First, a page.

Black Hat Roundup: Why IoT Is Not Safe

Spookyguy

By: R. Scott Raynovich

The Black Hat security conference, held in Las Vegas last week, is a paranoiac's nightmare. Here you learn how hacks are simple, pervasive, and increasingly threatening to the world's systems and devices -- especially with the advent of the Internet of Things (IoT). 

I was not able to attend Black Hat, but I did track the news and some of the research findings. And what you can see from Black Hat, as well as the findings from our recent SysSecOps report, is that the world is definitively not secure -- especially the world of IoT. 

Among last week's findings: Flash memory is making storage increasingly hackable. They've found relatively easy ways to hack a variety of connected systems and devices, including connected car washes, nuclear plants, building automation systems, embedded devices, and the WiFi connected to your phone. In short, whether you're in the car wash, monitoring a nuclear plant, or just surfing WiFi in the local coffee shop, you're vulnerable. 

Embedded IoT Threat

Let's start with the IoT. We are all preached the wonders of connected cars and buildings. But think about what this does to the attack surface for the bad guys: It expands it wonderfully. For example, the security problems discovered in Internet-enabled medical equipment and cars have raised the visibility of safety risks of connected devices. 

There is growing concern about the vulnerability of embedded devices, especially given their proliferation as IoT clients. An embedded device is any machine carrying an operating system (OS), which could be anything from a wind turbine to an automobile communications chip. 

Embedded devices are controlled by firmware, the OS for the system on the chip. Several presentations at Black Hat covered the vulnerability of embedded devices. Alex Matrosov, principal research scientist at Cylance, revealed at Black Hat the multiple issues he found in UEFI firmware provided by motherboard vendors, in a session titled "Betraying the BIOS: Where the Guardians of the BIOS Are Failing." You can read a summary here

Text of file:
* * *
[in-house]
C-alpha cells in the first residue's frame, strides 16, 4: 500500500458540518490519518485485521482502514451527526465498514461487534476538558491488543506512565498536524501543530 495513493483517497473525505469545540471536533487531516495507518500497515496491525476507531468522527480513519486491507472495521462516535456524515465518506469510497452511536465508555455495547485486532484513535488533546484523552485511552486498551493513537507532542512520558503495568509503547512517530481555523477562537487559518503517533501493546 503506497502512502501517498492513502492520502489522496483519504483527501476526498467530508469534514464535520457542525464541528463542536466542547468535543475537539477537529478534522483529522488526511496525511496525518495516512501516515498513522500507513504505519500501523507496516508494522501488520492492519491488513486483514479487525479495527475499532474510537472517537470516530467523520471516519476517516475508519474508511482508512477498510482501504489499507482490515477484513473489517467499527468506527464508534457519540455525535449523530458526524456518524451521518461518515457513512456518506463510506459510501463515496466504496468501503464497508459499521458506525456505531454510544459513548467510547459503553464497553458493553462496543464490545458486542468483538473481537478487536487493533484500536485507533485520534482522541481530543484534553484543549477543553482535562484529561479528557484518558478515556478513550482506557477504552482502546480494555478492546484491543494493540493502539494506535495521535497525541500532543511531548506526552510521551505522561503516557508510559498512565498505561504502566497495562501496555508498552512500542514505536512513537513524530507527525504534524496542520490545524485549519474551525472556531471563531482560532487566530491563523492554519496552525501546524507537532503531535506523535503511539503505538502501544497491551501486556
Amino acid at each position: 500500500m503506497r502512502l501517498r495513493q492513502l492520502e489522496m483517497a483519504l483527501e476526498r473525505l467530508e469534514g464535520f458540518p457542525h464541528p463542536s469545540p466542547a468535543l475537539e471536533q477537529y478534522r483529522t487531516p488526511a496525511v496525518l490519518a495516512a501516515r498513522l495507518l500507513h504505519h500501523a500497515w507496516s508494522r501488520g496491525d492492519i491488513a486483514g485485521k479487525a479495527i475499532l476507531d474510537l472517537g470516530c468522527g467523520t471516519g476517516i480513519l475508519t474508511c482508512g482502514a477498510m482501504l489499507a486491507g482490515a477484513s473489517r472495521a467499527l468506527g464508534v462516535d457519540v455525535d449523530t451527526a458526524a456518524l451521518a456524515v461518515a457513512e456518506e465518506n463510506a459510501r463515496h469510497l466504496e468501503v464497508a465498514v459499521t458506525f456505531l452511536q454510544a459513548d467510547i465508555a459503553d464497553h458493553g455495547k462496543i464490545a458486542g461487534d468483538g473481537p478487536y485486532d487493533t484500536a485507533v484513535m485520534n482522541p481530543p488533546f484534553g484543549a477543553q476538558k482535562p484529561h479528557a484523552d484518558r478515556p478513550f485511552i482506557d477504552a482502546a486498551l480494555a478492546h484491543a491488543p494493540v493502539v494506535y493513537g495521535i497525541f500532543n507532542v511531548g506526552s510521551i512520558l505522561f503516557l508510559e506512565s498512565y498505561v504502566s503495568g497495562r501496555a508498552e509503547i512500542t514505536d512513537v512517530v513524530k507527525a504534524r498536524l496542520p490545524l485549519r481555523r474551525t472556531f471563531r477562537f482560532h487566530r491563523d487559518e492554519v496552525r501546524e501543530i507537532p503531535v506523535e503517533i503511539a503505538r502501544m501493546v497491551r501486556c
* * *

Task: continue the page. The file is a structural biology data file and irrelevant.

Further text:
Building automation seems to be a hacking motherlode. A Black Hat research paper by Thomas Brandstetter and Kerstin Reisinger describes a number of attack scenarios on building and home automation systems. The paper says that adequate attention is not being applied to these systems:

"... cyber security is quite often sacrificed either for comfort or efficiency. The higher number of small and large-scale installations combined with easily exploitable vulnerabilities leads to a stronger exposure of building automation systems, which are often overlooked. Even worse, an adversary understanding the usage of regular building automation protocol functions for malicious purposes may not only create chaos within the breached building but can potentially even peek into internal, otherwise not reachable, networks through these building protocols.

You can read the whole paper here

What about nuclear plants or border patrol? IOActive Ruben Santamarta talked about how radiation monitoring devices, in nuclear plants and at borders, can be exploited, according to WindowsITpro.com. And Jason Staggs, a security researcher at the University of Tulsa, showed how wind farms can be hacked. 

If you aren't already thinking about hackers getting into your nuclear plant, phone, or home automation system, what about the next time you're at the car wash? I'm sure Walter White was thinking about this

Security researchers found vulnerabilities in car washes that are connected to the Internet. Hackers could remotely hijack the car-wash systems to physically attack vehicles and their occupants. For example, an attacker could open and close the bay doors on a car wash to trap vehicles inside, or damage the cars and injure occupants.

Fun! Something to think of next time you're at Scrubby's. 

More Tools for Mobile Marauders

Part of the threat of IoT is compounded not just by the number of devices, but the proliferation of mobile networks that can be used to access them. 

Nitay Artenstein, security researcher at Exodus Intelligence, revealed new information about the Broadpwn WiFi vulnerability in smartphones. This is a flaw in Broadcom's WiFi chipset code that could enable a WiFi worm to infect a smartphone user and then propogate itself. The vulnerability is found in more than a billion phones. Read a nice summary of the development in eWeek.

Finally, another high-profile demonstration showed that mobile cellular networks such as 3G, 4G, and LTE -- often thought to be more secure than networks such as WiFi -- are vulnerable to stingray-like attacks. Stingrays are surveillance devices often used by law enforcement to tap into spectrum and listen. 

These flaws were detailed in a presentation titled "New Adventures in Spying 3G & 4GUsers: Locate, Track, Monitor," by Ravishankar Borgaonkar, Lucca Hirshi, Shinjo Park, Altaf Shaik, Andrew Martin, and Jean-Pierre Seifert. The team detailed how next-generation-type stingray devices could be developed to prowl mobile networks worldwide. 

That's just the tip of the iceberg from Black Hat, which is one of the leading conferences demonstrating the cutting edge of threats that could be just around the corner. 

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